The Top Three Ways of Praising Your Child

Children develop tolerance to praise and require ever-increasing doses. Therefore, what should you do instead of praising your child so much?
The Top Three Ways of Praising Your Child

Last update: 28 July, 2022

Praising your child can be risky. Indeed, saying things like”You’re so smart!” or “You’re so creative!” while, at times can be helpful, can, at others, be harmful. Why is this?

When your little one performs a feat or demonstrates a social skill, such as putting on their shoes by themselves, you immediately praise them for their achievement. Bravo! They’ve achieved something and you reward them verbally. As a matter of fact, your praise often slips out of your mouth without you even noticing.

Praising your child: A double-edged sword

When you praise your child, they make the action=praise association. For this reason, they’ll most likely repeat their achievement simply to be praised again.

Research is pretty clear that the use of praise only motivates children to receive more praise. Therefore, when praise labels a child (for example, “You’re so smart”), it’s easy for the child to focus only on maintaining this perception over time, instead of being interested in their performance or their process of learning.

The psychologist, Alonso Tapia, claims that only using praise “can be perceived as a form of control, so the interest in the task will decrease”. In other words, you might make your child stop asking questions or minimize their participation. In short, if you try to reinforce your child’s behavior by telling them that they’re extremely smart, you can stop them from displaying intrinsically motivated behaviors.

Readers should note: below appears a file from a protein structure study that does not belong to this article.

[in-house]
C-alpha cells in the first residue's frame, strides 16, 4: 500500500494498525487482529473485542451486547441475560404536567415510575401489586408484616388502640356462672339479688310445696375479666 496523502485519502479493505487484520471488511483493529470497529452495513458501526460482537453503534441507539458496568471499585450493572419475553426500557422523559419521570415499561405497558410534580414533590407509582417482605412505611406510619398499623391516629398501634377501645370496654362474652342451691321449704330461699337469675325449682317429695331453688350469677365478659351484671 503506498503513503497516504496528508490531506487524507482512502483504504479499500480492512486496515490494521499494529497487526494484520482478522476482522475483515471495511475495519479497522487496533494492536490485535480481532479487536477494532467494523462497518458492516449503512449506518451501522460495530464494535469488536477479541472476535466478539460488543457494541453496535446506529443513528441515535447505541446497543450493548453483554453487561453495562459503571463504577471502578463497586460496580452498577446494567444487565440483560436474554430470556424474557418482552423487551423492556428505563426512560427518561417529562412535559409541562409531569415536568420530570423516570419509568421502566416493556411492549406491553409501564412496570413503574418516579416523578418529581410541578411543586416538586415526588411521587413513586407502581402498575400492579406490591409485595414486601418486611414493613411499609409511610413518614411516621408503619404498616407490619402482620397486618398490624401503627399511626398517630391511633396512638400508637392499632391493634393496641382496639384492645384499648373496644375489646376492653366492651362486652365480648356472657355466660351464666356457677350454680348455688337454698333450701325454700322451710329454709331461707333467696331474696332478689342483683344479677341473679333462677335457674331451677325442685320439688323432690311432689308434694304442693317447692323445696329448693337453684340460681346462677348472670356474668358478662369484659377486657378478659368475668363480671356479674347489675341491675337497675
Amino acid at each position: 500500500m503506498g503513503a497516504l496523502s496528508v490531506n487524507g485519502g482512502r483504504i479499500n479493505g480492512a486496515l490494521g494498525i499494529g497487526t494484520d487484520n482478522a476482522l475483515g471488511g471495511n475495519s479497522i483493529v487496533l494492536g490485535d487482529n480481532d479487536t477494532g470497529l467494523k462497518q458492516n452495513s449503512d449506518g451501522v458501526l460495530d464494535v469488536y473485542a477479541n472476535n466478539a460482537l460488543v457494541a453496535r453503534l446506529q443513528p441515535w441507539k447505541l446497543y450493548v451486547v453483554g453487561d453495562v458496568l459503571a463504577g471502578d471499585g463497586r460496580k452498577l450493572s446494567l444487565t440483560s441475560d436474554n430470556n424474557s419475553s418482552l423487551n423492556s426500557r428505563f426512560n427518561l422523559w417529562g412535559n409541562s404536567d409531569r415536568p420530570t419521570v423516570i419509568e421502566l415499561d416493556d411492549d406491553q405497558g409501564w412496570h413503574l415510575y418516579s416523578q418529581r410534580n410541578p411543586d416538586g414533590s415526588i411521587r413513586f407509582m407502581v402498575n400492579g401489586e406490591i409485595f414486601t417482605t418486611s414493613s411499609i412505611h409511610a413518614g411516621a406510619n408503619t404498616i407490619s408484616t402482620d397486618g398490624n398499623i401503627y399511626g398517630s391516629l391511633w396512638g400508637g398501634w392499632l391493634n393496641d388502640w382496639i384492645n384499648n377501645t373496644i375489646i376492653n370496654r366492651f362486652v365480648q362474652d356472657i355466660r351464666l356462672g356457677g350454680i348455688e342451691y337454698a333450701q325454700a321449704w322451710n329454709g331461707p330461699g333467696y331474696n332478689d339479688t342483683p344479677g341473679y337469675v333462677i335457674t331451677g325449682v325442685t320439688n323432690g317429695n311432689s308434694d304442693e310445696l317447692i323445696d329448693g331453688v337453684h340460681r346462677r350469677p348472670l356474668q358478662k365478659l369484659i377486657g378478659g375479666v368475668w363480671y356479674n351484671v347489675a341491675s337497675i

Therefore, how should you praise your child in order to help them build an effective motivational framework? The following three strategies could provide an answer.

Praise the process, not the person

How you praise your child can affect their thinking and, in turn, their propensity to take on challenges, persevere, and succeed academically. According to research, there are two particular mindsets: fixed and growth.

  1. Children with a fixed mindset believe that things such as intelligence, character, and creative ability are innate and unchangeable. They believe that, no matter how hard they study or how much effort they exert, they’re pretty much stuck with the cards they were given when they were born. Since they believe their potential is limited, they avoid challenges that test their abilities. These kinds of thoughts can easily become causes of school failure or social withdrawal.